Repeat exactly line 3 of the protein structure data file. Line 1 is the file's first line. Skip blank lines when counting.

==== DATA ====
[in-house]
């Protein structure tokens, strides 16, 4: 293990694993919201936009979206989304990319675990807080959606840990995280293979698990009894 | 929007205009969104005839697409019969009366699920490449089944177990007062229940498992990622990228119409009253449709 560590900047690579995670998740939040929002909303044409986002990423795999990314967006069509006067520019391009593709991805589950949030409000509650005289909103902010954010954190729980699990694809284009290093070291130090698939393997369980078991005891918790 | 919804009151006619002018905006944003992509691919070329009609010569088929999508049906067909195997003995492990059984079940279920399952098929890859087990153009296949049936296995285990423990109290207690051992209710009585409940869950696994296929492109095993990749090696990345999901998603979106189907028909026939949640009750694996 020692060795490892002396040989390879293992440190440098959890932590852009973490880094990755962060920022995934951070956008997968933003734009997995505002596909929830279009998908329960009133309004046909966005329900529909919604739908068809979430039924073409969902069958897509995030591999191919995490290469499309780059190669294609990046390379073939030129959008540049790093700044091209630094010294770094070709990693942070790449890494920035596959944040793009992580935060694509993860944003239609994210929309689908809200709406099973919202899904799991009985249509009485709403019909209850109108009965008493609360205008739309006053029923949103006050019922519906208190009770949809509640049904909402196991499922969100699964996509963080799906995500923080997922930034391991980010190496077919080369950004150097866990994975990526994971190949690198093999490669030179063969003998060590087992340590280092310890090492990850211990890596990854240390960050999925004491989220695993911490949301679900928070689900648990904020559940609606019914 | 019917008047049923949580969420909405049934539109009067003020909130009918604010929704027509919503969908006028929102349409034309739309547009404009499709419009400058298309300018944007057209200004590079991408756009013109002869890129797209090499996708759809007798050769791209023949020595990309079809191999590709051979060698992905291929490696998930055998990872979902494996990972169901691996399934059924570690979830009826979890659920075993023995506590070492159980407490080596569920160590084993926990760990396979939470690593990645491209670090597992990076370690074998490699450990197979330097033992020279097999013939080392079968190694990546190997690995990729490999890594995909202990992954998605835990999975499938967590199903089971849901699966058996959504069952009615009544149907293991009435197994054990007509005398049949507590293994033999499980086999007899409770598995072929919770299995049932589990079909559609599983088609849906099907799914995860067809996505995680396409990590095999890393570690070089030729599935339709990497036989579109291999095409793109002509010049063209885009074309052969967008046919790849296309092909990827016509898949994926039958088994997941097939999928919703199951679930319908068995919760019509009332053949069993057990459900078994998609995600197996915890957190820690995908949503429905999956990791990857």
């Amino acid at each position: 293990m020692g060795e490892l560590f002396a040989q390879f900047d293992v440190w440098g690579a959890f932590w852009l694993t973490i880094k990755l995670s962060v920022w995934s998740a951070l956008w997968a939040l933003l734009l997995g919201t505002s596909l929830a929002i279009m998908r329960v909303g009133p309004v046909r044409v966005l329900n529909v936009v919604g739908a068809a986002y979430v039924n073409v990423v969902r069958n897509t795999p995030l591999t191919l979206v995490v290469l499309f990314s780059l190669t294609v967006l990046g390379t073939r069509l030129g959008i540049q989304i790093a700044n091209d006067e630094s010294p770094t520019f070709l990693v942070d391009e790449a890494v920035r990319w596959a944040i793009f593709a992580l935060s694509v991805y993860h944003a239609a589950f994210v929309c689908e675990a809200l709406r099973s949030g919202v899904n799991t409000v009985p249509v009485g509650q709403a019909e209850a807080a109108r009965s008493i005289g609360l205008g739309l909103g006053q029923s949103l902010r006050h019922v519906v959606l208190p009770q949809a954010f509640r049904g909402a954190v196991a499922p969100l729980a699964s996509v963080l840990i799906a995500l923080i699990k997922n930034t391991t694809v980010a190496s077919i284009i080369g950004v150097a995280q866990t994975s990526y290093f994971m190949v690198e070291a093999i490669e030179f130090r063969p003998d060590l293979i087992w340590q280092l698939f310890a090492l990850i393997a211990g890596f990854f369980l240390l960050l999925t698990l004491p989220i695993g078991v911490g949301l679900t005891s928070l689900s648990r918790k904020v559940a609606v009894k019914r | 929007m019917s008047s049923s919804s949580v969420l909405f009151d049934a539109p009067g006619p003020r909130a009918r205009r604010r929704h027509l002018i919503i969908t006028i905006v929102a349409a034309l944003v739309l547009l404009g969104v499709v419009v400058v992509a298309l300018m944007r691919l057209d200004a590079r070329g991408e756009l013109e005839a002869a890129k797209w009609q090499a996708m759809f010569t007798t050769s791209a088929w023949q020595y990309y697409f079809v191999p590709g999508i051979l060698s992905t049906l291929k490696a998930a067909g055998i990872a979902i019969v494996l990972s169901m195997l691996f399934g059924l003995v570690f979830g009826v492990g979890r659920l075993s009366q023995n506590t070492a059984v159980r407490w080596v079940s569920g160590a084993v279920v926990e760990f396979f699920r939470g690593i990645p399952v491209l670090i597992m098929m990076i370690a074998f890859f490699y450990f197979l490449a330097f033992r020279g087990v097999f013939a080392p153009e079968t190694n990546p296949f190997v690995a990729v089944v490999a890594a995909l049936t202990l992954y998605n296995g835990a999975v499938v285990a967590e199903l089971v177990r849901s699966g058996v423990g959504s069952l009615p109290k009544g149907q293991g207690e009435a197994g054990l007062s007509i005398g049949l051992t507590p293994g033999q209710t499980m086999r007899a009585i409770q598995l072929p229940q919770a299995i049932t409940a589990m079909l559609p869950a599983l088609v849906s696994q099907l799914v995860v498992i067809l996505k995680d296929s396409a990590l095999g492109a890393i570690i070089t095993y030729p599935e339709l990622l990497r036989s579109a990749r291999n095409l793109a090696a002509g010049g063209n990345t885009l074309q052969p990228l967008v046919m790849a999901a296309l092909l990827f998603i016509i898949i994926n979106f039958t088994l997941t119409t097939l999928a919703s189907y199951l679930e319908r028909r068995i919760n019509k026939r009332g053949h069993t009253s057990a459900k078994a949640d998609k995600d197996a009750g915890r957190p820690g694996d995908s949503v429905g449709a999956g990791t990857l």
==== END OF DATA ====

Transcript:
């Amino acid at each position: 293990m020692g060795e490892l560590f002396a040989q390879f900047d293992v440190w440098g690579a959890f932590w852009l694993t973490i880094k990755l995670s962060v920022w995934s998740a951070l956008w997968a939040l933003l734009l997995g919201t505002s596909l929830a929002i279009m998908r329960v909303g009133p309004v046909r044409v966005l329900n529909v936009v919604g739908a068809a986002y979430v039924n073409v990423v969902r069958n897509t795999p995030l591999t191919l979206v995490v290469l499309f990314s780059l190669t294609v967006l990046g390379t073939r069509l030129g959008i540049q989304i790093a700044n091209d006067e630094s010294p770094t520019f070709l990693v942070d391009e790449a890494v920035r990319w596959a944040i793009f593709a992580l935060s694509v991805y993860h944003a239609a589950f994210v929309c689908e675990a809200l709406r099973s949030g919202v899904n799991t409000v009985p249509v009485g509650q709403a019909e209850a807080a109108r009965s008493i005289g609360l205008g739309l909103g006053q029923s949103l902010r006050h019922v519906v959606l208190p009770q949809a954010f509640r049904g909402a954190v196991a499922p969100l729980a699964s996509v963080l840990i799906a995500l923080i699990k997922n930034t391991t694809v980010a190496s077919i284009i080369g950004v150097a995280q866990t994975s990526y290093f994971m190949v690198e070291a093999i490669e030179f130090r063969p003998d060590l293979i087992w340590q280092l698939f310890a090492l990850i393997a211990g890596f990854f369980l240390l960050l999925t698990l004491p989220i695993g078991v911490g949301l679900t005891s928070l689900s648990r918790k904020v559940a609606v009894k019914r | 929007m019917s008047s049923s919804s949580v969420l909405f009151d049934a539109p009067g006619p003020r909130a009918r205009r604010r929704h027509l002018i919503i969908t006028i905006v929102a349409a034309l944003v739309l547009l404009g969104v499709v419009v400058v992509a298309l300018m944007r691919l057209d200004a590079r070329g991408e756009l013109e005839a002869a890129k797209w009609q090499a996708m759809f010569t007798t050769s791209a088929w023949q020595y990309y697409f079809v191999p590709g999508i051979l060698s992905t049906l291929k490696a998930a067909g055998i990872a979902i019969v494996l990972s169901m195997l691996f399934g059924l003995v570690f979830g009826v492990g979890r659920l075993s009366q023995n506590t070492a059984v159980r407490w080596v079940s569920g160590a084993v279920v926990e760990f396979f699920r939470g690593i990645p399952v491209l670090i597992m098929m990076i370690a074998f890859f490699y450990f197979l490449a330097f033992r020279g087990v097999f013939a080392p153009e079968t190694n990546p296949f190997v690995a990729v089944v490999a890594a995909l049936t202990l992954y998605n296995g835990a999975v499938v285990a967590e199903l089971v177990r849901s699966g058996v423990g959504s069952l009615p109290k009544g149907q293991g207690e009435a197994g054990l007062s007509i005398g049949l051992t507590p293994g033999q209710t499980m086999r007899a009585i409770q598995l072929p229940q919770a299995i049932t409940a589990m079909l559609p869950a599983l088609v849906s696994q099907l799914v995860v498992i067809l996505k995680d296929s396409a990590l095999g492109a890393i570690i070089t095993y030729p599935e339709l990622l990497r036989s579109a990749r291999n095409l793109a090696a002509g010049g063209n990345t885009l074309q052969p990228l967008v046919m790849a999901a296309l092909l990827f998603i016509i898949i994926n979106f039958t088994l997941t119409t097939l999928a919703s189907y199951l679930e319908r028909r068995i919760n019509k026939r009332g053949h069993t009253s057990a459900k078994a949640d998609k995600d197996a009750g915890r957190p820690g694996d995908s949503v429905g449709a999956g990791t990857l």